But the bottom line key is education, and being smart about what education to choose. Education, as Pres. Hinckley would talk about, provides options. It increases our choices, our range of agency, if you will, whether male or female, SAH or working.
I think Starfoxy’s point is VERY pertinent and one I wish RS and YW discussed more. The truth is, there are so many ways to structure your life if you are informed about it (although some lucky people bump into the perfect set up). And of course, it just has to work for you and your family.
quinn–any major city. I know lots, but also live in an area with a large teaching hospital.
“I think we need to be sure not to assume that the only way to stay employable is to be employed, because in many fields, there are creative ways one could keep the saw sharp.”
Just to clarify, I don’t think I said this. I said that mitigating the effects of long absences requires foresight. Lots of people don’t have that foresight, and their mentors aren’t helping them to plan for it. It wasn’t until well after my first child was born that I realized that the mere possession of a college degree is not the safety net I had been led to believe. I think we could do a better job of advising YW to plan ahead not just by getting an education, but in selecting flexible fields, networking, maintaining certifications, freelancing, telecommuting etc.
Just to clarify, I don’t think I made that assumption. I said that mitigating the effects of long workplace absences requires foresight. Lots of people don’t have that foresight, and their mentors aren’t helping them to plan for it. It wasn’t until well after my first child was born that I realized that the mere possession of any college degree is not the safety net I had been led to believe. I think we could do a better job of advising YW to plan ahead not just by getting an education, but in selecting flexible fields, networking, maintaining certifications, freelancing, telecommuting etc.
I realize you didn’t say that…I responded to you but then generalized my comments a bit more. Sorry for the confusion.
in selecting flexible fields, networking, maintaining certifications, freelancing, telecommuting etc.
I know in my field I work hard to get the students I work with to think about these kinds of things. Women need to be prepared, and that means lots of foresight and recognition that life doesn’t always turn out how you want it to. The way this will happen is for more of us to have that in mind when we talk to them. We can encourage the ideal that prophets teach about gender roles, but then also help them think hard about the counsel that prophets give about education and why it is given.
This was a very interesting article. Thanks Julie, for bringing to my attention. I thought that the author did a good job of summarizing others’ support and criticism of working women, and the ideals of feminism. But yet I was confused at the point she was trying to get across. What was it?
Yes, many working women spend a large portion of their income on child care. So her answer? Work at home, it works for me. Here I am writing this fascinating article in my sweatpants. I am using the TV and videos as a nanny (much cheaper than a real one) and I don’t do any housework.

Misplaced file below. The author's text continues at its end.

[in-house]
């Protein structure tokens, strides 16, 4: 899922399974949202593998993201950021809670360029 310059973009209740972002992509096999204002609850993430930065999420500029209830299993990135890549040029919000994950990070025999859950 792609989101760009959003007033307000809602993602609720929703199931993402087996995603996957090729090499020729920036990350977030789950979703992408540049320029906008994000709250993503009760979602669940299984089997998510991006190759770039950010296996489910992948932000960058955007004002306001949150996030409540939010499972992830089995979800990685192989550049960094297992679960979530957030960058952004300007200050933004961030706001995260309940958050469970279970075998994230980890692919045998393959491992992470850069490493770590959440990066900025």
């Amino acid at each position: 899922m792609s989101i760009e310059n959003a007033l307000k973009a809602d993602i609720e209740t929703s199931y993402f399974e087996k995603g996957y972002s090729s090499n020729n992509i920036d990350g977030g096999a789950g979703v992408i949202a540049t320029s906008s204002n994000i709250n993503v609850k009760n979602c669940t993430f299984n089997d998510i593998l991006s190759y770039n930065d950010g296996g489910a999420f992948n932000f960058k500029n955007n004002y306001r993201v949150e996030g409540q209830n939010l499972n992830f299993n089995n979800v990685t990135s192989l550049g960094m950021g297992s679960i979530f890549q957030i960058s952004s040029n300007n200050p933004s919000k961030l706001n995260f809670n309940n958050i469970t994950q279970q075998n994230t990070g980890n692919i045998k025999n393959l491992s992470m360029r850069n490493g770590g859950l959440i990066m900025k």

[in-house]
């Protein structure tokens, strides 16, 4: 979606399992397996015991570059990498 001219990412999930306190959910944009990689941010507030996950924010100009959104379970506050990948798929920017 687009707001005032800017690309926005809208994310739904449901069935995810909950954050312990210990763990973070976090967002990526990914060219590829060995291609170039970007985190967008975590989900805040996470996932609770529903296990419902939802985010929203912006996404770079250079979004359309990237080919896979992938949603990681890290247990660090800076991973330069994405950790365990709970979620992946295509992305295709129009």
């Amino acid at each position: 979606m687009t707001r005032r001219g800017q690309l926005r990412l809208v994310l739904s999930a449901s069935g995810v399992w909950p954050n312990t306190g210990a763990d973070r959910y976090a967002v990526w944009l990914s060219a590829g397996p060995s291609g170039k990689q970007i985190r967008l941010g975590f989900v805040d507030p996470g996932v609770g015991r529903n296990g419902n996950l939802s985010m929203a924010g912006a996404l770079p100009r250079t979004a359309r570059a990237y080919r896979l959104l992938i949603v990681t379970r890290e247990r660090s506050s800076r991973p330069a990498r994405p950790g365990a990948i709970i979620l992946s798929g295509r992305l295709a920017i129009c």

Is it possible that her children would actually be better off with a real nanny? One who would take them to a park or museum, or stay at home and read or play games? I realize that for a lot of women, working at home is an option that is successful for them and their children. I just don’t think Ms. Loh’s take on the situation I would want my daughters emulating.
A more important message, and one which she brings up, but does not ultimately address, is the fact that rampant consumerism is often what drives women into the work force. In my experience, this is particularly true for the “middle-class” in the US. One salary just isn’t enough to provide new cars for mom and dad, cable TV, cell phones for the whole family, x-box, and dinner out 4-5 nights per week.
Well, another thing is concern about children’s education. I think a lot of families feel it necessary to have two incomes in order to be able to pay for their children’s college costs (and then their own retirement). College is a lot more expensive than it used to be and it’s no longer possible for most kids to earn their own way through–it wasn’t even possible when I was in college (to my mom’s annoyance!). Many parents want their kids to have impressive resumes that will get them into impressive universities, and that all costs a lot of money. And retirement is more precarious as well–people don’t assume they’ll get SS money, and they worry about the possibility of needing long-term care.
So I don’t think it’s all “rampant consumerism”–though I am unconvinced of the value of a big-name university for an undergrad degree, a whole lot of parents place a lot of importance on it.
When Hirschman’s “Get to Work” was published, I happened to see it in the bookstore. My mom was there too, and we had quite a time over it. It was one of those things that you ought to be outraged about, only she’s so angry and over-the-top you can only laugh and deplore. I always sort of wonder how her two kids feel about her assertion that a career woman should never have a second child, if she insists on having any children at all.